Journalism and Israel can be combined in the Levy story. His love-hate relationship with the one can get mixed up with his horror of the path down which his country – to which his parents fled from Europe when it was still Palestine – is now travelling. “The only thing that I really miss – this is very specific to me – my biggest stories were from the Gaza Strip. And I am prevented from going there for 11 years now – because Israel doesn’t let any Israeli into Gaza for 11 years, even if they have dual citizenship. Even if they would open [Gaza], very, very few Israelis would bother to go there. Maybe Hamas would stop them. It’s an Israeli order which Israeli journalists never protested – except me – nobody protested against it. Because they couldn’t care less – they get everything from the [Israeli] army spokesperson – why would they bother to go to Gaza?”
But for Levy, it’s professional. “It’s a very deep loss because the strongest stories were always in Gaza and are still in Gaza. And the fact that I can’t be in Gaza in these days… I mean, I always ask, ‘what is the place you would most like to go to in the world? Bali?’ And I always say the truth. ‘Gaza. Give me one week in Gaza now. And I need nothing more’.”
Blogs don’t have the credibility of newspapers, Levy says. “But I do tell young people – still, if they ask – go ahead. [Journalism] is a great job, a wonderful profession. I didn’t plan to become a journalist. I wanted to become a prime minister. My two first choices were either bus driver or prime minister. Neither worked out somehow. Yes, it’s about leadership. The bus driver is the leader. I mean, you dictate to other people what to do. But I still keep on saying to young people, ‘you will never find such a profession, with so many opportunities. You need only one thing – above all, you need to be curious.’ It’s quite a rare quality, much more rare than you think, because we journalists think that everyone is as curious as we are.”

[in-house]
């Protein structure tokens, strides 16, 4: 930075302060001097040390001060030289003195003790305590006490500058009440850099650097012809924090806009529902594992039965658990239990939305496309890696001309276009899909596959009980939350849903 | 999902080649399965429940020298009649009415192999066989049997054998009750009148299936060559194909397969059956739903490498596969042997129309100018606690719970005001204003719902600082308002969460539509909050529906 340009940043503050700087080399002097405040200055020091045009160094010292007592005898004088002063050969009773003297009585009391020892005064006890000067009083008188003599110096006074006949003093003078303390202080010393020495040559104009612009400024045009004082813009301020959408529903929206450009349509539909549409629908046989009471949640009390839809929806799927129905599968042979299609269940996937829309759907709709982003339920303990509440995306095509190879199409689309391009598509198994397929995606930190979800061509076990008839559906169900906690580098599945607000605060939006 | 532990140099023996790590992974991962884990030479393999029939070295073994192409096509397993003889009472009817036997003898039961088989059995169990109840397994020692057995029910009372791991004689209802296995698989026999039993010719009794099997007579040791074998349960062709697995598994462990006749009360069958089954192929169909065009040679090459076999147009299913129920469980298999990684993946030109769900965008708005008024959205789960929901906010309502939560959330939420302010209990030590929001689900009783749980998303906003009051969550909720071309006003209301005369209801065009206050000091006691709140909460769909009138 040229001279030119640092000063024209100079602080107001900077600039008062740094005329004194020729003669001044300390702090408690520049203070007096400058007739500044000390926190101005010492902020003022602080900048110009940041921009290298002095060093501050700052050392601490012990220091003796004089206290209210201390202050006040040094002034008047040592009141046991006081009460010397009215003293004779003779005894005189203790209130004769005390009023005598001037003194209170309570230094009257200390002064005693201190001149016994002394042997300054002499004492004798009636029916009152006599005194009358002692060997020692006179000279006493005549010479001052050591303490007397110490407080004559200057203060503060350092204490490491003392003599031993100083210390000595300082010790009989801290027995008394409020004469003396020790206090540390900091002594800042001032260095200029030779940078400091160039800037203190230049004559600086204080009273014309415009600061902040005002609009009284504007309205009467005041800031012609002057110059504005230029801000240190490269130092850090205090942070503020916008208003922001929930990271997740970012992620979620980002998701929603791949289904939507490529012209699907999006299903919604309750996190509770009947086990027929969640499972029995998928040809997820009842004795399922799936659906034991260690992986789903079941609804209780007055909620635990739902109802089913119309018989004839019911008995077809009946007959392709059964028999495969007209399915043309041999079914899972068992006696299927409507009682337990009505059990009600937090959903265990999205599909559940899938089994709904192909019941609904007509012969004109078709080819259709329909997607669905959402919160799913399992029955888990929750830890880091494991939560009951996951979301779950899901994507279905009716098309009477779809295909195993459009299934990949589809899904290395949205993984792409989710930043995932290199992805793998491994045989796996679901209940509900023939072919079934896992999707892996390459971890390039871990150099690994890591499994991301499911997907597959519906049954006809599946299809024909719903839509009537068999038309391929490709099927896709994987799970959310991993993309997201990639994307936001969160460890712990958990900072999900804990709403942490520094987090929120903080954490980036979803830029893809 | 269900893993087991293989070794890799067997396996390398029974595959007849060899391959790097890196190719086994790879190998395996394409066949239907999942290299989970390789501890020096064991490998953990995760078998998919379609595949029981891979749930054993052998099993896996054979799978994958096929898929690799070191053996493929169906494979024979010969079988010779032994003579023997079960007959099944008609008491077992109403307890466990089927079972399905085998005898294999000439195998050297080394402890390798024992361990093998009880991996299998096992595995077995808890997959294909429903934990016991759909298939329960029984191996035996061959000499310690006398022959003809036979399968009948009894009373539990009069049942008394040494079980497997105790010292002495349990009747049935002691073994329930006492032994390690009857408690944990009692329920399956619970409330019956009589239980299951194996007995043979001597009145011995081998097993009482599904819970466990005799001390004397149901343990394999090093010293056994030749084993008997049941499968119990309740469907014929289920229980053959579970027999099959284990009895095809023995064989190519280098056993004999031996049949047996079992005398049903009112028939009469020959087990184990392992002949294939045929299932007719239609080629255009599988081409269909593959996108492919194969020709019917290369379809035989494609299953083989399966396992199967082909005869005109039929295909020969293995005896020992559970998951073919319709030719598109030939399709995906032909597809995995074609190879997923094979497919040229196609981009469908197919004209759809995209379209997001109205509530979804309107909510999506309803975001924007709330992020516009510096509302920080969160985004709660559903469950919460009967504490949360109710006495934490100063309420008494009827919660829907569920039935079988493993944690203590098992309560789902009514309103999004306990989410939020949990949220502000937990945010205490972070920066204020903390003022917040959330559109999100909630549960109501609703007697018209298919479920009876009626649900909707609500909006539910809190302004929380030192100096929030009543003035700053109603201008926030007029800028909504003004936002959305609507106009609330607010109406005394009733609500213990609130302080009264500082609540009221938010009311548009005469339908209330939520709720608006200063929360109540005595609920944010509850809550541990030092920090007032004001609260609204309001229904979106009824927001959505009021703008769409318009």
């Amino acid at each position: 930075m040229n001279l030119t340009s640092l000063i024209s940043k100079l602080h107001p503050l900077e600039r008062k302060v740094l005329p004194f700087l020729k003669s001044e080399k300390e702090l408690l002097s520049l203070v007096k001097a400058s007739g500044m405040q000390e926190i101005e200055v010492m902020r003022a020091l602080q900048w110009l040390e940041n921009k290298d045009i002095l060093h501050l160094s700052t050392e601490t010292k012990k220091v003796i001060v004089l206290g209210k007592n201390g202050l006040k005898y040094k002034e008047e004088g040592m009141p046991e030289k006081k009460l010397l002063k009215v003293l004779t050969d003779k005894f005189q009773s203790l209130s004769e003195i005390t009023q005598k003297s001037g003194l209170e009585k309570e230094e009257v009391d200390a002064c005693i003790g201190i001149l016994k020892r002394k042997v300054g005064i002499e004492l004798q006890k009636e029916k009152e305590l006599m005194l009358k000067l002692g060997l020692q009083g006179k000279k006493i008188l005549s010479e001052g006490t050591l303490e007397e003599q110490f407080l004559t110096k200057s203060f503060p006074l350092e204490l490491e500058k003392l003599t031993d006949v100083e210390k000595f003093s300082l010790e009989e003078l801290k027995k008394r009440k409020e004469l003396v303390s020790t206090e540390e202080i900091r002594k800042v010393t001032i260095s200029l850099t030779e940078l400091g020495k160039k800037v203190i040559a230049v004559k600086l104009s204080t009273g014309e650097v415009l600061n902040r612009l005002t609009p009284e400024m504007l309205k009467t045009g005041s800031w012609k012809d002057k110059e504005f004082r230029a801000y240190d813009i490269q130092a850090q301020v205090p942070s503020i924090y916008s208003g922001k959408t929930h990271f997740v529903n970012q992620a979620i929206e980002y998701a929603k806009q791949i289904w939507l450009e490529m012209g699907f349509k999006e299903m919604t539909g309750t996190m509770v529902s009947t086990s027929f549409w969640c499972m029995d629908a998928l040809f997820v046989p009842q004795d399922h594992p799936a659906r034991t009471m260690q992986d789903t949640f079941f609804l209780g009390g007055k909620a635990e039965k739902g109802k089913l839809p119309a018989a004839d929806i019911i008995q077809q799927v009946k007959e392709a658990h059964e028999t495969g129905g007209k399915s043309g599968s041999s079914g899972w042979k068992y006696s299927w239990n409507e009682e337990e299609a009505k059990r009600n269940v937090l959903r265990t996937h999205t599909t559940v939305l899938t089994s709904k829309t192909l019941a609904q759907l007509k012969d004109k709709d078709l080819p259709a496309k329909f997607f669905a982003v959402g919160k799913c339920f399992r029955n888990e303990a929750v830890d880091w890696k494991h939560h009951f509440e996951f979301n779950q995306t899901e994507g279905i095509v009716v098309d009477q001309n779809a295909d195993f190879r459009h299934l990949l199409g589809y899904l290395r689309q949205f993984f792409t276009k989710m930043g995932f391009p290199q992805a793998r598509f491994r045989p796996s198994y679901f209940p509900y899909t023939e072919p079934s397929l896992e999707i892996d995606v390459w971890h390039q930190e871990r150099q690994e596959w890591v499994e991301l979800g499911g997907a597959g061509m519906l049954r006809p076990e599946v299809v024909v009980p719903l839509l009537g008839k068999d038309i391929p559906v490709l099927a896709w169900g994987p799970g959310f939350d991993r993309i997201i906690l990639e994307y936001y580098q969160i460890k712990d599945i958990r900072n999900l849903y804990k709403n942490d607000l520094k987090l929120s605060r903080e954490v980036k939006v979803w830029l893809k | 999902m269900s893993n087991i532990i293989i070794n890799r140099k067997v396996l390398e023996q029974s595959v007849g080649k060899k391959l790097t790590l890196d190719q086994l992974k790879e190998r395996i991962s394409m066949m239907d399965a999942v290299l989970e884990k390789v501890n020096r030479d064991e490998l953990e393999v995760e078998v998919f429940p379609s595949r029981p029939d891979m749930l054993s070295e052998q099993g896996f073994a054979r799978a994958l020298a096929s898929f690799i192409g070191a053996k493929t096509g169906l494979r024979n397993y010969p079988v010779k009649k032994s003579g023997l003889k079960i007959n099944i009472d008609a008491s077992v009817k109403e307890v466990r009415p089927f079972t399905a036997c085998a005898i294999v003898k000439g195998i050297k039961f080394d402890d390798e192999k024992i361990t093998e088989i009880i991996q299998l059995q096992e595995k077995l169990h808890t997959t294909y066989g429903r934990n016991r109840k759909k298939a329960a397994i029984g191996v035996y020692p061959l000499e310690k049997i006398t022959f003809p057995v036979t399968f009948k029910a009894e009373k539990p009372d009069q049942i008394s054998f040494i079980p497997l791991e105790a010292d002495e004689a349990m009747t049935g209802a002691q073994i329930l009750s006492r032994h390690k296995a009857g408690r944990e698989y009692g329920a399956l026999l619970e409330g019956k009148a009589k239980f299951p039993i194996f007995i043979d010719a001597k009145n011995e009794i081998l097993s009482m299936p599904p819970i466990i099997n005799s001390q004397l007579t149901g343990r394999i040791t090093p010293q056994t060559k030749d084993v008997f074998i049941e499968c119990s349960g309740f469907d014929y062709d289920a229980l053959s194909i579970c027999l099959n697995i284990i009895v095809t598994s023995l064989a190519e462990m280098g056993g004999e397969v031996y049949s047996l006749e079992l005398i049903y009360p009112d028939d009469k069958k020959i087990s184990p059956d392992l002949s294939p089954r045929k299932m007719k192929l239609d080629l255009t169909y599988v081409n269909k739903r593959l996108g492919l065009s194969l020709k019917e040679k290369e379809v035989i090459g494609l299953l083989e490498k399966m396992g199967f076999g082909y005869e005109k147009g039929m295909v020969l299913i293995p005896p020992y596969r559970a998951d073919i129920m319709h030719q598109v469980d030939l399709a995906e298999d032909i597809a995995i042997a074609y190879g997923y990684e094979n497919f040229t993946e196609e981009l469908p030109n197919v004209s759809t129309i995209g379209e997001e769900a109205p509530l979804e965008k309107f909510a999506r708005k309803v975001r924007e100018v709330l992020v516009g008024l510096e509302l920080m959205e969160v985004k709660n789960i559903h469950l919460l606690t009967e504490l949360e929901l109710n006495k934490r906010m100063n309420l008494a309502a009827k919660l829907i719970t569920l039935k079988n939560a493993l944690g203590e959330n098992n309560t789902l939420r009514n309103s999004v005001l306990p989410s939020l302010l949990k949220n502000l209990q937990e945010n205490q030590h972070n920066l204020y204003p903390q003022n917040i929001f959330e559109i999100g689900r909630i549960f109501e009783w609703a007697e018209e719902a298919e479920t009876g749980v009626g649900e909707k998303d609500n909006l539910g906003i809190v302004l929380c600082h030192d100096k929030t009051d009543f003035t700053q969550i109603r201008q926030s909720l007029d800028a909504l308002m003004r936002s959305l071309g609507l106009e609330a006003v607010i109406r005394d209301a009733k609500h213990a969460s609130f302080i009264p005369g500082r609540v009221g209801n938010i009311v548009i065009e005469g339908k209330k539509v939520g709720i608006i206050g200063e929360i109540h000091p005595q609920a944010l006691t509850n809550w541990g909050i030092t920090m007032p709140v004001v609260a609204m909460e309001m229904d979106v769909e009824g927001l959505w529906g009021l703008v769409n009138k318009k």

Pessimism is built into many Israelis, none more so than Levy. “Look, we are dealing now with 700,000 [Jewish] settlers. It is unrealistic to think that anybody will evacuate 700,000 settlers. Without their full evacuation, you don’t have a viable Palestinian state. Everyone knows this and everyone continues with their old songs because it’s convenient to everybody – to the Palestinian Authority, to the EU, to the United States – [saying] ‘two states, two states’, and by this you can continue the occupation for another hundred years, thinking that one day there will be a two-state solution. It will never happen any more. We missed this train and this train will never get back to the station.”
And we come back to Levy on the sins of modern journalism. “Let’s face it – it’s all about social media now. Our journalism is dying. Now it’s all about a very sophisticated tweet. And for a sophisticated tweet, you don’t have to go anywhere – just sitting in your room with a glass of whisky, and you can be very, very sophisticated with some kind of sense of humour, and very cynical – very cynical – because this is maybe the main problem. I mean journalists, so very few of them, really care about something – except being brilliant. I guess there are some exceptions. I don’t see them in Israel. I don’t see them in the West Bank. They are activists but not journalists. There are many young activists, who are adorable.”
Levy agrees that Amira Hass of Haaretz, who lives in the Palestinian West Bank, is his equal, at least in years – he is 65 – and “she really brings journalism one step forward because she lives with them. I think it’s really unprecedented – a journalist who ‘lives with the enemy’. She pays a big price also, in terms of being less relevant here [in Israel] – because of her living there.”
But repeatedly journalism comes under the critical Levy microscope. “We have some young people who would go to war zones – only for the sake of showing their courage. They have been to Iraq, they’ve been to Syria, they’ve been to Iran. Usually, they come back with photos of themselves in the reception of the hotel, or in some kind of so-called battlefield. When I went to Sarajevo in 1993, I went also to look for the injustice there. I didn’t go for just ‘covering the story’. I looked for the ‘evilness’ of a war. I think you saw a lot of evil in Sarajevo. I saw things in Sarajevo that I never saw here – old ladies digging in the ground, for roots to have to eat something. I saw it with my own eyes. Not in the [Israeli] occupied territories – you don’t see it here.”